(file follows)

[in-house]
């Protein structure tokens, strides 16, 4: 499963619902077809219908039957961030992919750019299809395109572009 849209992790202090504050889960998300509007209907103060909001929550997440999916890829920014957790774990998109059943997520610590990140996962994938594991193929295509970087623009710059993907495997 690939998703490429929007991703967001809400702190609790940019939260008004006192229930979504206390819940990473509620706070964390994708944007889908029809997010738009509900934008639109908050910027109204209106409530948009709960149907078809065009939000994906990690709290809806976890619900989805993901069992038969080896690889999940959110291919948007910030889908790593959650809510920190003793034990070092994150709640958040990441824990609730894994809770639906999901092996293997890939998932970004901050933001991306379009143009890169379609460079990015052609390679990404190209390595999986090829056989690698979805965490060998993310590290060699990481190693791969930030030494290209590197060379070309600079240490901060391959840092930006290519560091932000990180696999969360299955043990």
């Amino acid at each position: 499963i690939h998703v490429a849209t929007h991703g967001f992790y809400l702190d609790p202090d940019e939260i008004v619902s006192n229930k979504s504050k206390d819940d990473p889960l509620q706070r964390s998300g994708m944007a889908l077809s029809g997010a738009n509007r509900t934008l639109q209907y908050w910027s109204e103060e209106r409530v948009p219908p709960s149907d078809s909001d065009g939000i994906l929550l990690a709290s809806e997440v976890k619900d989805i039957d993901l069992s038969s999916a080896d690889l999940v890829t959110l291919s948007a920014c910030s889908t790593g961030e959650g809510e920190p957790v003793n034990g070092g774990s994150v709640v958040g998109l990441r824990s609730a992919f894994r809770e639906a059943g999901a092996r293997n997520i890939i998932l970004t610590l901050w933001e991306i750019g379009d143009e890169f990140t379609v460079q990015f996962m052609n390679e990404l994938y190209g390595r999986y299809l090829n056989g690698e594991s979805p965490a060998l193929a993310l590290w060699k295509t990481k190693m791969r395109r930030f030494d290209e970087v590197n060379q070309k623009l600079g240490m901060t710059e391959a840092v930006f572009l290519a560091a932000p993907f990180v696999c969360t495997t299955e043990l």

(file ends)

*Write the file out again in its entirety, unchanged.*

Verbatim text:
[in-house]
């Protein structure tokens, strides 16, 4: 499963619902077809219908039957961030992919750019299809395109572009 849209992790202090504050889960998300509007209907103060909001929550997440999916890829920014957790774990998109059943997520610590990140996962994938594991193929295509970087623009710059993907495997 690939998703490429929007991703967001809400702190609790940019939260008004006192229930979504206390819940990473509620706070964390994708944007889908029809997010738009509900934008639109908050910027109204209106409530948009709960149907078809065009939000994906990690709290809806976890619900989805993901069992038969080896690889999940959110291919948007910030889908790593959650809510920190003793034990070092994150709640958040990441824990609730894994809770639906999901092996293997890939998932970004901050933001991306379009143009890169379609460079990015052609390679990404190209390595999986090829056989690698979805965490060998993310590290060699990481190693791969930030030494290209590197060379070309600079240490901060391959840092930006290519560091932000990180696999969360299955043990």
């Amino acid at each position: 499963i690939h998703v490429a849209t929007h991703g967001f992790y809400l702190d609790p202090d940019e939260i008004v619902s006192n229930k979504s504050k206390d819940d990473p889960l509620q706070r964390s998300g994708m944007a889908l077809s029809g997010a738009n509007r509900t934008l639109q209907y908050w910027s109204e103060e209106r409530v948009p219908p709960s149907d078809s909001d065009g939000i994906l929550l990690a709290s809806e997440v976890k619900d989805i039957d993901l069992s038969s999916a080896d690889l999940v890829t959110l291919s948007a920014c910030s889908t790593g961030e959650g809510e920190p957790v003793n034990g070092g774990s994150v709640v958040g998109l990441r824990s609730a992919f894994r809770e639906a059943g999901a092996r293997n997520i890939i998932l970004t610590l901050w933001e991306i750019g379009d143009e890169f990140t379609v460079q990015f996962m052609n390679e990404l994938y190209g390595r999986y299809l090829n056989g690698e594991s979805p965490a060998l193929a993310l590290w060699k295509t990481k190693m791969r395109r930030f030494d290209e970087v590197n060379q070309k623009l600079g240490m901060t710059e391959a840092v930006f572009l290519a560091a932000p993907f990180v696999c969360t495997t299955e043990l």